Alas, those post-music years came with a cancer diagnosis — which Peart kept private right up to his death on January 7, 2020. Most reports say he was battling cancer for 3 ½ years, but The Guardian suggested a longer time frame of five years. Whatever the case, Peart’s retirement probably did not mean he retired from life. Certainly, the aggressive form of cancer he had amplified the limitations of time. It’s that limited time Peart probably took advantage of with his wife, daughter, parents, sisters, brother, and friends — while an invisible countdown clock ticked down.
How he spent those last years of his life is entirely a private matter.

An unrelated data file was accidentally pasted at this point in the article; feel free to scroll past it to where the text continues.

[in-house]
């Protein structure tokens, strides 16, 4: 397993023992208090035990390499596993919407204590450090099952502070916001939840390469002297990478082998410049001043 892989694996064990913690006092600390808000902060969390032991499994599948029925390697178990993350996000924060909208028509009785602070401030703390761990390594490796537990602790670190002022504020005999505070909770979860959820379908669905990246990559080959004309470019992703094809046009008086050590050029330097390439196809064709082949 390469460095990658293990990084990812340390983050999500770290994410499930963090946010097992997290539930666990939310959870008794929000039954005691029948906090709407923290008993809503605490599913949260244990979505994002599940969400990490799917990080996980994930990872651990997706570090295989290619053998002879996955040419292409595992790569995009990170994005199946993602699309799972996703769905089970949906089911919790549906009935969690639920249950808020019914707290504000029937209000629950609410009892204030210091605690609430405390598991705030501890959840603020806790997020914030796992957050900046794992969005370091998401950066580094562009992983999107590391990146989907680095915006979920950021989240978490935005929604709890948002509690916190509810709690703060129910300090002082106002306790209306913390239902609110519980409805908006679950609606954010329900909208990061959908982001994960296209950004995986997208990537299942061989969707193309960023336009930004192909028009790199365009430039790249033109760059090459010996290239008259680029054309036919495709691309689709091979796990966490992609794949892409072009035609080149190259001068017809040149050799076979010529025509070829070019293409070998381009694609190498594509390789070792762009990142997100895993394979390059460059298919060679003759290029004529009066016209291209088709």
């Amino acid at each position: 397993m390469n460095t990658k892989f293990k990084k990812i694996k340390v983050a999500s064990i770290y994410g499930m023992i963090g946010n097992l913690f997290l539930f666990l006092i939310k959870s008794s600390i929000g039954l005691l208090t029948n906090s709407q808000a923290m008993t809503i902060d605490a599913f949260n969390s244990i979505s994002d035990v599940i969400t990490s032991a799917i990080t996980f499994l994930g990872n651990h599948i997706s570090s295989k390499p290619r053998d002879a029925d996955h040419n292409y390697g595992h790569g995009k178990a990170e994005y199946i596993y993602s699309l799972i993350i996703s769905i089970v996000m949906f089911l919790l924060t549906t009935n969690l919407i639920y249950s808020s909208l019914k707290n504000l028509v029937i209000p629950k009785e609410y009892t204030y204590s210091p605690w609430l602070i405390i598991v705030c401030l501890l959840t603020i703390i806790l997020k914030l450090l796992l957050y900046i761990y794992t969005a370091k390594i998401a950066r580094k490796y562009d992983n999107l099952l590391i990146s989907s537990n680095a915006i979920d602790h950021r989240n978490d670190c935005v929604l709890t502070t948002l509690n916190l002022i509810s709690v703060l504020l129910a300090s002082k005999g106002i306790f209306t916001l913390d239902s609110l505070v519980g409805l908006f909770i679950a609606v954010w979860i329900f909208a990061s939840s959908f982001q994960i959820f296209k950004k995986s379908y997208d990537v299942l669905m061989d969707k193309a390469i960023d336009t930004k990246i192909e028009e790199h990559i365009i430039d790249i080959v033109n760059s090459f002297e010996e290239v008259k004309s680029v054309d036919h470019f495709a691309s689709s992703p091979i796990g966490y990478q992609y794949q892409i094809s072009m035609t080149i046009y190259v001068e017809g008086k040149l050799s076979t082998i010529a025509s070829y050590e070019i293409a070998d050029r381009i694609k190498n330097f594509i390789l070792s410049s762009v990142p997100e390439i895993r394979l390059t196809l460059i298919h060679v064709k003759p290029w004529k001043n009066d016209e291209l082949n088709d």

Publicly, Peart leaves a number of books that detail his experiences both with Rush and on his own — ironically, often told in a personally revealing manner. However, it’s the music he created with Geddy Lee and Alex Lifeson under the band name Rush that will stand as an example of how talent, hard work, chemistry, and artistry led to a unique form of musical excellence in rock music. Those moments are preserved in recordings that can still motivate, inspire, or be a catalyst for just rockin’ out.
The treasure of a life is a measure of love and respect
The way you live, the gifts that you give
In the fullness of time
It’s the only return that you expect — “The Garden” lyrics by Neil Peart